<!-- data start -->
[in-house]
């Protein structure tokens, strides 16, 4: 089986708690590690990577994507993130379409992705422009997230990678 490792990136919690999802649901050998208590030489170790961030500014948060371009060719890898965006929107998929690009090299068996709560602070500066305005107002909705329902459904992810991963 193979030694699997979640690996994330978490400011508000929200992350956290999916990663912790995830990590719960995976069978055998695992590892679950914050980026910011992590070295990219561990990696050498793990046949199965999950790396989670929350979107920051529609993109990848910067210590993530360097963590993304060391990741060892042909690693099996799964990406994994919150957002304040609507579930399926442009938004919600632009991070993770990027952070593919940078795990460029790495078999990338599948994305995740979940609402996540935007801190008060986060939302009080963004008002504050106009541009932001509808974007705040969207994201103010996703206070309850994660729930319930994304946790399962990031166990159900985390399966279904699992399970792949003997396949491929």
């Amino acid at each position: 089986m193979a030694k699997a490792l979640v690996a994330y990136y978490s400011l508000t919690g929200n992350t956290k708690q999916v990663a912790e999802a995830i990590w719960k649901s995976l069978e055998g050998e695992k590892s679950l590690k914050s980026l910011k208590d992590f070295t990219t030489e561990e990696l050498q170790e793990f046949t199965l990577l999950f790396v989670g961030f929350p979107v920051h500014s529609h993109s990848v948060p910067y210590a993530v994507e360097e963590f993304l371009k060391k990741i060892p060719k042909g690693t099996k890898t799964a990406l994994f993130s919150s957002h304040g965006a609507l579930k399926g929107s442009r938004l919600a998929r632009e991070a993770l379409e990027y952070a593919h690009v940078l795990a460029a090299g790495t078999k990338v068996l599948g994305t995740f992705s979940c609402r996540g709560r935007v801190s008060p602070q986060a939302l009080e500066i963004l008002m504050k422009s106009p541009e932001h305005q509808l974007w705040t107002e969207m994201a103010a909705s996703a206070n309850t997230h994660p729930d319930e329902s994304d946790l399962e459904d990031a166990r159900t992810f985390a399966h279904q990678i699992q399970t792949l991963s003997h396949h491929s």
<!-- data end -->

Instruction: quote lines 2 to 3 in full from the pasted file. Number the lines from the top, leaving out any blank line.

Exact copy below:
């Protein structure tokens, strides 16, 4: 089986708690590690990577994507993130379409992705422009997230990678 490792990136919690999802649901050998208590030489170790961030500014948060371009060719890898965006929107998929690009090299068996709560602070500066305005107002909705329902459904992810991963 193979030694699997979640690996994330978490400011508000929200992350956290999916990663912790995830990590719960995976069978055998695992590892679950914050980026910011992590070295990219561990990696050498793990046949199965999950790396989670929350979107920051529609993109990848910067210590993530360097963590993304060391990741060892042909690693099996799964990406994994919150957002304040609507579930399926442009938004919600632009991070993770990027952070593919940078795990460029790495078999990338599948994305995740979940609402996540935007801190008060986060939302009080963004008002504050106009541009932001509808974007705040969207994201103010996703206070309850994660729930319930994304946790399962990031166990159900985390399966279904699992399970792949003997396949491929």
């Amino acid at each position: 089986m193979a030694k699997a490792l979640v690996a994330y990136y978490s400011l508000t919690g929200n992350t956290k708690q999916v990663a912790e999802a995830i990590w719960k649901s995976l069978e055998g050998e695992k590892s679950l590690k914050s980026l910011k208590d992590f070295t990219t030489e561990e990696l050498q170790e793990f046949t199965l990577l999950f790396v989670g961030f929350p979107v920051h500014s529609h993109s990848v948060p910067y210590a993530v994507e360097e963590f993304l371009k060391k990741i060892p060719k042909g690693t099996k890898t799964a990406l994994f993130s919150s957002h304040g965006a609507l579930k399926g929107s442009r938004l919600a998929r632009e991070a993770l379409e990027y952070a593919h690009v940078l795990a460029a090299g790495t078999k990338v068996l599948g994305t995740f992705s979940c609402r996540g709560r935007v801190s008060p602070q986060a939302l009080e500066i963004l008002m504050k422009s106009p541009e932001h305005q509808l974007w705040t107002e969207m994201a103010a909705s996703a206070n309850t997230h994660p729930d319930e329902s994304d946790l399962e459904d990031a166990r159900t992810f985390a399966h279904q990678i699992q399970t792949l991963s003997h396949h491929s």